TAMPA, Fla. - The Westin Innisbrook is a luxury resort where you'll never have to start your car engine or carry your golf clubs; they'll whisk you and your clubs to the course and all you have to do is show up ready for the first hole. Don't feel like the bother of driving? Take the shuttle.
It's a large resort between Highway 19 and the Gulf of Mexico, on more than 900 acres, and the resort's marketing people say, with some justification: "You're in your own luxurious world here, and you're unlikely to want to go somewhere else."
You never have to get in your car for other activities. The resort grounds have walking, bicycling or - if you must - driving down its 35 mph roads through cool shade and resort greenery. You check in at the registration building and are taken to one of the 600 guest suites on the grounds and, with the little corner store, there's no good reason to leave unless your kids get bored.
Which they probably won't, considering that the Westin Innisbrook has six swimming pools to start with. That includes the Loch Ness Monster Pool, which has two, winding water slides, sandy beaches, pop-jets, a cascading waterfall and a grill.
There's a children's recreation center, as well as 60 acres of lakes, including Lake Innisbrook where you can rent gear to fish. There is also miniature golf, a playground, bike rentals, a nature boardwalk, basketball and golf and tennis clinics.
Three of the four courses have clubhouse restaurants, the best of which is Packard's Steakhouse at Copperhead. The restaurant was modeled after south Florida's Shula's Steakhouse, with big meat and martinis to compensate for the problems you had at Copperhead.
The Island clubhouse has the Turnberry Pub, an informal restaurant serving breakfast and lunch. Highlands has Bamboo's Caribbean Café, serving Caribbean food like Dungeness crab cakes, and grouper sandwiches, as well as Philly wraps, hamburgers and "South Beach chicken salad." The Loch Ness pool and spa has a grill that has burgers, salads, sandwiches and pizza.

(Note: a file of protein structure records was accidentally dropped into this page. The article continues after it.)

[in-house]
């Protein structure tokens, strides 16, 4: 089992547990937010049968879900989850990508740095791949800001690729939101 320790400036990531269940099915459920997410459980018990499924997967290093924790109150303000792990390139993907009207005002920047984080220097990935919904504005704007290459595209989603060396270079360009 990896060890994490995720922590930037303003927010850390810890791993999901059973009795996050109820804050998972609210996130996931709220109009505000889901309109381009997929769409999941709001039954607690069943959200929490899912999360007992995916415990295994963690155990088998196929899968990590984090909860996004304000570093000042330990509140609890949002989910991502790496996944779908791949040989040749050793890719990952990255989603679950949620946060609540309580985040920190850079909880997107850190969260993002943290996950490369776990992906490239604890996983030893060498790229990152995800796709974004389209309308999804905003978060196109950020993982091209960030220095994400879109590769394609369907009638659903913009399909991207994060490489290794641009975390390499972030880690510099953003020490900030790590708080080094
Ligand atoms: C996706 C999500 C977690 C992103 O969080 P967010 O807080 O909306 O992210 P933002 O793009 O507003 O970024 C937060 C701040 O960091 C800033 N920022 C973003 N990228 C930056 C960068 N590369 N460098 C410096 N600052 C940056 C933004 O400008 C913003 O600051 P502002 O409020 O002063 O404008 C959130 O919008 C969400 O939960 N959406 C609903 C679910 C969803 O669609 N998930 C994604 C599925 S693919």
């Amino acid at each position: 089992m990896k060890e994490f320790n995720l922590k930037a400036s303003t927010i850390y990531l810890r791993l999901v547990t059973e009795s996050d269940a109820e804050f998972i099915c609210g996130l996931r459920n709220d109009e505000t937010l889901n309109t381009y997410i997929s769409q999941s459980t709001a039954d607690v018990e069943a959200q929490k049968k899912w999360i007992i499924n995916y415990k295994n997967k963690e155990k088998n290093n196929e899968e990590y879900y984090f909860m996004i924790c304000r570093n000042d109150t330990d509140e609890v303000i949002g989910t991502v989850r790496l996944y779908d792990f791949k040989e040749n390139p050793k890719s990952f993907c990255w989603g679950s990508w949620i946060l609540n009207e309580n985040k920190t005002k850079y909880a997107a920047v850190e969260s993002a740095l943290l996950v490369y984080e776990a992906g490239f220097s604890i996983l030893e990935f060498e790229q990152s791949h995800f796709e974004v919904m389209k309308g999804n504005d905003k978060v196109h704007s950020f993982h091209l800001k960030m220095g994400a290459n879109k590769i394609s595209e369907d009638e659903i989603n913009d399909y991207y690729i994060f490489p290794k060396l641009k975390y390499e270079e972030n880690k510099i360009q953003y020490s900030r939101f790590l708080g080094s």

The Westin has had more than its share of recognition. GolfWeek voted it Florida's No. 1 resort, and it's easy to see why with these four courses.
Like most big resorts, it goes after the meetings crowd. The resort has three conference centers with meeting and banquet facilities, and has a total of 65,000 square feet of meeting space.
Meetings and Conventions Magazine gives away something called the "gold key award," to the top 75 resorts in the country, and the Westin is one of only seven other resorts or hotels to get the award every year since its inception.
The real star at the resort, though, is geared more for adults - four golf courses, two of which are superb. Stay for a week, and I'll doubt you'll get bored with the golf at the Westin.
Start with Copperhead, one of the top resort courses in the state. PGA pro Curtis Strange said, "I could play this course for the rest of my life and enjoy it - it has that much character." The Copperhead is indeed one of the better courses in Florida, which is why the pros used to visit every fall for the Chrysler Championship.
It isn't a typically flat, Florida course even though it's pretty far from the central highlands of the state, which also give you some atypical Florida highs and lows. Copperhead has up to 70 feet of elevation changes, and you might think for a fleeting instant you're in the Carolinas.
It's long, at more than 7,300 yards from the back tees, with rolling fairways that bend, twist and bank and climb uphill and down, and it has a distinctly, old-time Florida backwoods feel, even though the emissions from the gazillions of vehicles careering down Highway 19 are less than a half-mile away.
The Island course, with its glimpses of primordial, southern swamps, is more scenic than Copperhead, and many say it is as difficult, if not more so, than its more touted sister course.
"The Island is prettier," said Rob Walker, just finishing a four-day stay at the resort with friends. "And, for my money, it's just as hard."
The Island has more distinctive nines, with the front nine trudging around and through black swampland, with greens framed by moss-draped Cypress trees, looking like an old-time Florida post card.
Then, the course climbs on the back nine, taking advantage of some rare Florida topography - elevation. The course was designed by Larry Packard, who did all the resort's courses, and the Island, perhaps even more than Copperhead, rewards the bold and accurate, while penalizing the bold and inaccurate. As for the meek, take your par and be happy.
The other two courses, Highlands North and South, are more typical resort courses, though no slouches either.
April 3, 2006